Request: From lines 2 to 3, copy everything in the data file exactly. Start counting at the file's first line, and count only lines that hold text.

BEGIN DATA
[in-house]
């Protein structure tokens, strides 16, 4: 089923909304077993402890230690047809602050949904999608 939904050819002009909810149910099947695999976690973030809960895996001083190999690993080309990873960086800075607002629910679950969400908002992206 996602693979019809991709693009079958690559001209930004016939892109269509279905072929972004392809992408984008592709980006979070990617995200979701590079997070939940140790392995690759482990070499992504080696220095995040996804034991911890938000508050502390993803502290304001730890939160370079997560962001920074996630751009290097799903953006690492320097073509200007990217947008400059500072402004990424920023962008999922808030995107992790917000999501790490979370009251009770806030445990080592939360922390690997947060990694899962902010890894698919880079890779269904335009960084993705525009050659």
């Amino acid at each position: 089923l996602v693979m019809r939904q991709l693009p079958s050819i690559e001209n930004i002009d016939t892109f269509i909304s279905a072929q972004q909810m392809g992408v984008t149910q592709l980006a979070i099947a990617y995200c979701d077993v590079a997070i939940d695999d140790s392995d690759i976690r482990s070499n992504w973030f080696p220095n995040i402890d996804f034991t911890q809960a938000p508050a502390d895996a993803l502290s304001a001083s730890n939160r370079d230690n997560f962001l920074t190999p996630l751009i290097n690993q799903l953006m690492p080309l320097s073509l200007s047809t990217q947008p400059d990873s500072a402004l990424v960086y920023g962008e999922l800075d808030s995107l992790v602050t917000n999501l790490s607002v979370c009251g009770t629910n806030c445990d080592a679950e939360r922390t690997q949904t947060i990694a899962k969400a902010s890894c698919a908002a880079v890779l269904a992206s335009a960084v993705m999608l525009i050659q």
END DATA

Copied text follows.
């Protein structure tokens, strides 16, 4: 089923909304077993402890230690047809602050949904999608 939904050819002009909810149910099947695999976690973030809960895996001083190999690993080309990873960086800075607002629910679950969400908002992206 996602693979019809991709693009079958690559001209930004016939892109269509279905072929972004392809992408984008592709980006979070990617995200979701590079997070939940140790392995690759482990070499992504080696220095995040996804034991911890938000508050502390993803502290304001730890939160370079997560962001920074996630751009290097799903953006690492320097073509200007990217947008400059500072402004990424920023962008999922808030995107992790917000999501790490979370009251009770806030445990080592939360922390690997947060990694899962902010890894698919880079890779269904335009960084993705525009050659």
């Amino acid at each position: 089923l996602v693979m019809r939904q991709l693009p079958s050819i690559e001209n930004i002009d016939t892109f269509i909304s279905a072929q972004q909810m392809g992408v984008t149910q592709l980006a979070i099947a990617y995200c979701d077993v590079a997070i939940d695999d140790s392995d690759i976690r482990s070499n992504w973030f080696p220095n995040i402890d996804f034991t911890q809960a938000p508050a502390d895996a993803l502290s304001a001083s730890n939160r370079d230690n997560f962001l920074t190999p996630l751009i290097n690993q799903l953006m690492p080309l320097s073509l200007s047809t990217q947008p400059d990873s500072a402004l990424v960086y920023g962008e999922l800075d808030s995107l992790v602050t917000n999501l790490s607002v979370c009251g009770t629910n806030c445990d080592a679950e939360r922390t690997q949904t947060i990694a899962k969400a902010s890894c698919a908002a880079v890779l269904a992206s335009a960084v993705m999608l525009i050659q």